The Pliny Train is now boarding.
*long low whistle*
I’m working from Loeb Classical Library’s editions, and starting at Books 1-2 of Pliny’s Natural History. (Amazon, Barnes & Noble, direct from Harvard, Indiebound) As we check our luggage and visit the restroom one last time, climb aboard and find a congenial seat (since this is an imaginary train, we can all travel in seperate cars if we so wish) and hand your ticket to the conductor–yes, thank you, sir or ma’am, and there will be someone along in just a bit to offer you a drink, a meal, a hot towel or a pillow, or anything else you shall require.
The Pliny Train believes in comfort.
Anyway. Let’s take a look at our route, shall we?
Gaius Plinius Secundus, as I’ve previously noted, was kind of a BAMF. Born in AD 23, he had several successes in the military before he returned to Rome and studied law. Perhaps wisely, he retreated from public life under Nero, and when Vespasian took the purple Elder Pliny must have heaved a sigh of relief, because he and Vespasian went waaaaaay back together–they both fought tribesmen in what is now Germany. (Incidentally, it was ol’ Vespasian who put down one of the big rebellions in Judea. My thoughts on the present-day reverberations of Roman policy in the Middle East must, alas, wait for another time.) Pliny (called the Elder, to distinguish him from his nephew, from whom we get a lot of glimpses of the older man) died in his 56th year, the story goes, trying to get closer to an erupting volcano so he could make geological observations.
In short, this guy saw Vesuvius erupting, and instead of deciding to wait until things calmed down, immediately strapped on his goggles and went in for Science. And, you know, got asphyxiated by poison gases. (Well, he was also going to evacuate people, and might have had an asthma attack…but still.)
The introduction to Rackham’s translation of the Natural History gives us a few telling details about Elder Pliny the BAMF. He read nothing without making a lot of notes and extracts, was a bit of a pedant, and chided his nephew for any “wasted time” away from his studies. (Said “wasted time” was sometimes his nephew walking around Rome instead of being carried in a chair, reading, so…yeah, that tells us a lot about him.) In his dedication–for he dedicated the Natural History to Vespasian–you get the idea that he was more comfortable in a library or a military camp than anywhere else.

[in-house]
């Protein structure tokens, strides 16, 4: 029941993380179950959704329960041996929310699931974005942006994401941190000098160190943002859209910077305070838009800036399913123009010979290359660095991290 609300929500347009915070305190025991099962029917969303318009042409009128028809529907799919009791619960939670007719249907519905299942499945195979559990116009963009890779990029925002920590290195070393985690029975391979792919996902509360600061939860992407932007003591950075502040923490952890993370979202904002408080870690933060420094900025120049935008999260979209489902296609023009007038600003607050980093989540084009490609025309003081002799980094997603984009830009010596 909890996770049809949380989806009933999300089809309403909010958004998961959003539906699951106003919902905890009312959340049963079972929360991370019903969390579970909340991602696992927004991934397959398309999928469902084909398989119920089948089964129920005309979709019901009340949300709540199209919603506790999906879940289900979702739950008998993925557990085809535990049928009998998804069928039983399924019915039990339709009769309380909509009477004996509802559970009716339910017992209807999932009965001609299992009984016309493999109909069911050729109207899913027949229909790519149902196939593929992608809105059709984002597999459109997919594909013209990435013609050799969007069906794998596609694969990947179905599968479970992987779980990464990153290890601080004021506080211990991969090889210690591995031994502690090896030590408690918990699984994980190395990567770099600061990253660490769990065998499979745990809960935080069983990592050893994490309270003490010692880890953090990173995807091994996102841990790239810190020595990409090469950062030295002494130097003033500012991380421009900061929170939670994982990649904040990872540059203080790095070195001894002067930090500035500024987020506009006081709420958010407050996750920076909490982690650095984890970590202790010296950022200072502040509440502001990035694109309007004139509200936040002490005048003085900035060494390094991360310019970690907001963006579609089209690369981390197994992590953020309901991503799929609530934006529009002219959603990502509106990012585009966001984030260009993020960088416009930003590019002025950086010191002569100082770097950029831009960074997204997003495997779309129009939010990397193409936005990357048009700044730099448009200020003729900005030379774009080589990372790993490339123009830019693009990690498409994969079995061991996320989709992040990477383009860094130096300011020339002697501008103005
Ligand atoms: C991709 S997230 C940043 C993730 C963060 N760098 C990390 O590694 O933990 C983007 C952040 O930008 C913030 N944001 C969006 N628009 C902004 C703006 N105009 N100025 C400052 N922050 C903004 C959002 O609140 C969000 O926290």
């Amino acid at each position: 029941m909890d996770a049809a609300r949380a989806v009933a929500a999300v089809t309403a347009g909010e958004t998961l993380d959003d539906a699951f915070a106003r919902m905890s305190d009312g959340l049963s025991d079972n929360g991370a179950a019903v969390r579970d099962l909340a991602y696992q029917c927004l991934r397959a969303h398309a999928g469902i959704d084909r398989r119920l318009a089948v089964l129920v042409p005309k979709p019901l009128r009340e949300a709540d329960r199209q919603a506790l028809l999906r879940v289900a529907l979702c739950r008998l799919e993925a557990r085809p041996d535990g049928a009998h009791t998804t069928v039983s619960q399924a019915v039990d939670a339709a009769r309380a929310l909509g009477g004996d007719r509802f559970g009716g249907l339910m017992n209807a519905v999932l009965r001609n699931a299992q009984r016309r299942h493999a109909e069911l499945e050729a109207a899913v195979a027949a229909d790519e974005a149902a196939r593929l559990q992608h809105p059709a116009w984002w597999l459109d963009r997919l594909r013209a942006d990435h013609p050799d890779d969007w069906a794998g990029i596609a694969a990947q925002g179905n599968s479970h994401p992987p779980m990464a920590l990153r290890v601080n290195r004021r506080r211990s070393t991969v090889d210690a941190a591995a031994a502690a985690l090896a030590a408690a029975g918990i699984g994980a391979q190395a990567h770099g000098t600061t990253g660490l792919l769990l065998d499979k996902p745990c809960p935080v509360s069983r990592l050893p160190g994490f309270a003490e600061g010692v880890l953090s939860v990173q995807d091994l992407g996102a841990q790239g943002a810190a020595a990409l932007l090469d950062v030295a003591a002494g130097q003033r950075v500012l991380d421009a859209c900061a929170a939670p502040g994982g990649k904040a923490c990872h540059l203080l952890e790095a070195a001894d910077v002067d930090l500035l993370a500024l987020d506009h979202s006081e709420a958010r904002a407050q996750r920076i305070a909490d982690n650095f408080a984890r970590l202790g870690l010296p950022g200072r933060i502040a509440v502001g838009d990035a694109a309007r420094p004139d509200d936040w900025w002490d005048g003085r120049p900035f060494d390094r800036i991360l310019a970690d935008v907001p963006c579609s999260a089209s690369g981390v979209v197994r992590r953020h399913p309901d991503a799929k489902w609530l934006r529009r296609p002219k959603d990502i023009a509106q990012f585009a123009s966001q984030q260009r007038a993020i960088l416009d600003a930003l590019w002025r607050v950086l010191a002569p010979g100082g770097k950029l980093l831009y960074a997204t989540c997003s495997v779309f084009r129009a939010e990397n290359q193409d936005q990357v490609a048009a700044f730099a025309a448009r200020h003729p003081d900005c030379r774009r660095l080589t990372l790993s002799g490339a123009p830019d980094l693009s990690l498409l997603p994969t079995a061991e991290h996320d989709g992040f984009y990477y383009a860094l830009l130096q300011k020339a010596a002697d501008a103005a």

Pliny the Elder never married and had no children; he adopted his sister’s son to leave his estate in the family. After reading the dedication–full of in-jokes for Vespasian, learned digs at other authors, and not a few mentions of Cicero–I received the distinct impression that all Pliny’s love was saved for his books and his fellow soldiers. I know, it’s hard to tell after thousands of years, and I’m probably assuming too much, but I think Pliny was more than a little in love with “his” Emperor. He also explains a little of his motivation for engaging on such a huge project:
It is a difficult task to give novelty to what is old, authority to what is new, brilliance to the commonplace, light to the obscure, attraction to the stale, credibility to the doubtful, but nature to all things and all her properties to nature. Accordingly, even if we have not succeeded, it is honourable and glorious in the fullest measure to have resolved on the attempt. (p.11)
In other words, “MOTHERFUCKAS, THIS IS A BIG JOB, BUT SOMEONE’S GOTTA AT LEAST TRY IT. LET’S GO.”
He also explains that in order to make things easier for people who don’t want to read the whole damn 37-book series, he’s going to give us a Table of Contents, and that’s where we’ll start next week. In the meantime, please enjoy your beverages, and feel free to read ahead.
 I won’t go into who had an axe to grind in making Nero out to be a complete asshole. At least, not right now.
 I suppose I should admit that I had a moment of confusing the translator with Arthur Rackham, and having a fit of giggles.